Five grossly underrated horror films

Horror movies are very taste-specific because it’s difficult to scare a big group of people in the same way.  Some get freaked out by gore, others by the possibility of it.  Other times, all it takes is a m enacing villain calmly inching across the screen.  Here is a diverse list of movies that you may have overlooked in the sequel-driven, often scareless age of modern horror.

Let the Right One In The Twilight vampire bump actually worked against this movie, causing many fans of horror to stay away from anything with two fangs.  Add to that the fact that it’s also foreign, and it is further doomed in American markets.  Let the RIght One In is a profoundly disturbing adolescent horror film from Sweden, one where a seemingly young girl (brilliantly played by Lina Leandersson) becomes much more.  It’s artfully done, to be sure, but the blood-letting helps it fit in with grimier-looking horror movies.

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ARCHIVE REVIEW: The House of the Devil

The House of the Devil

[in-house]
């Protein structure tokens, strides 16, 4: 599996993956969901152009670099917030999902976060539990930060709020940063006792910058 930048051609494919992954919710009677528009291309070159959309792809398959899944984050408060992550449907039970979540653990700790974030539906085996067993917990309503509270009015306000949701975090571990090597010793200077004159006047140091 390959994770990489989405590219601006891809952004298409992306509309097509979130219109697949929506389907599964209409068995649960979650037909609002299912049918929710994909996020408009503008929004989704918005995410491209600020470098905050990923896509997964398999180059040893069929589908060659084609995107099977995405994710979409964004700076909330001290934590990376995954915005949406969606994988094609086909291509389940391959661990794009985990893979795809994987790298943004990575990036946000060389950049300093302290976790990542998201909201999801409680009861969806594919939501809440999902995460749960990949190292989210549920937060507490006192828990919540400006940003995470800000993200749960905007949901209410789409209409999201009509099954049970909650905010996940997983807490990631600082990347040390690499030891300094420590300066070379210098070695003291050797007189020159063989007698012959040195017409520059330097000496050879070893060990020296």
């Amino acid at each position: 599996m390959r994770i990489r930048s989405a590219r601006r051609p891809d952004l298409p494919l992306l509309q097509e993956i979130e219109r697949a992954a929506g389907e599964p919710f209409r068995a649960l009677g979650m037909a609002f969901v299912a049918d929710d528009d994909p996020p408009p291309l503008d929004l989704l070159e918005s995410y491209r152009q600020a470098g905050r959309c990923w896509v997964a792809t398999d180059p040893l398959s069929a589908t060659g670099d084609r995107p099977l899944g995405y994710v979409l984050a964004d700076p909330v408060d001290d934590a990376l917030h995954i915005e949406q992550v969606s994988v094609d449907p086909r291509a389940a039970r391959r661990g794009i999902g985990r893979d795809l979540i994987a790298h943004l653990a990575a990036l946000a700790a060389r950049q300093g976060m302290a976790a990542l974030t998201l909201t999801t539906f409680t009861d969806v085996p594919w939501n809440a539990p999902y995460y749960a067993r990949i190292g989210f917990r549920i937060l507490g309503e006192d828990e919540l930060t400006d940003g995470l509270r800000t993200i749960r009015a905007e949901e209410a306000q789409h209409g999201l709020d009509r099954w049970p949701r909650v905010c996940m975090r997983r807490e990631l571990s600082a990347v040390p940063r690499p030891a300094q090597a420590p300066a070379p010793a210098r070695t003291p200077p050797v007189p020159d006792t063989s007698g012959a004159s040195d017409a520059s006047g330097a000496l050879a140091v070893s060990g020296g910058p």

Directed by: Ti West
Written by: Ti West
Starring: Jocelin Donahue, Tom Noonan, Mary Woronov, and Greta Gerwig

When someone is credited as the writer, director, and editor of a low budget horror flick, some recognition from the audience is due.  Not only has this person decided to make a film on the cheap in one of the cheapest modern genres, but they put their name forward for sole responsibility should it completely tank.  Unfortunately, writer/director Ti West must take that with The House of the Devil.

Filmed like a movie from the 80s, which is when it is set, The House of the Devil recreates the time period effectively through the use of music and hair styles.  There is nothing else in the way of setting though, as we follow Samantha (Jocelin Donahue) on her adventures in Satanic babysitting.

Samantha is an absolutely pure, sympathetic character.  She is fighting her way through college on her own and has just procured an apartment to live on her own away from her awful roommate.  Scraping by is something she seems to know a lot about, but she seems happy nonetheless.  The movies tell us, though, that she must suffer.

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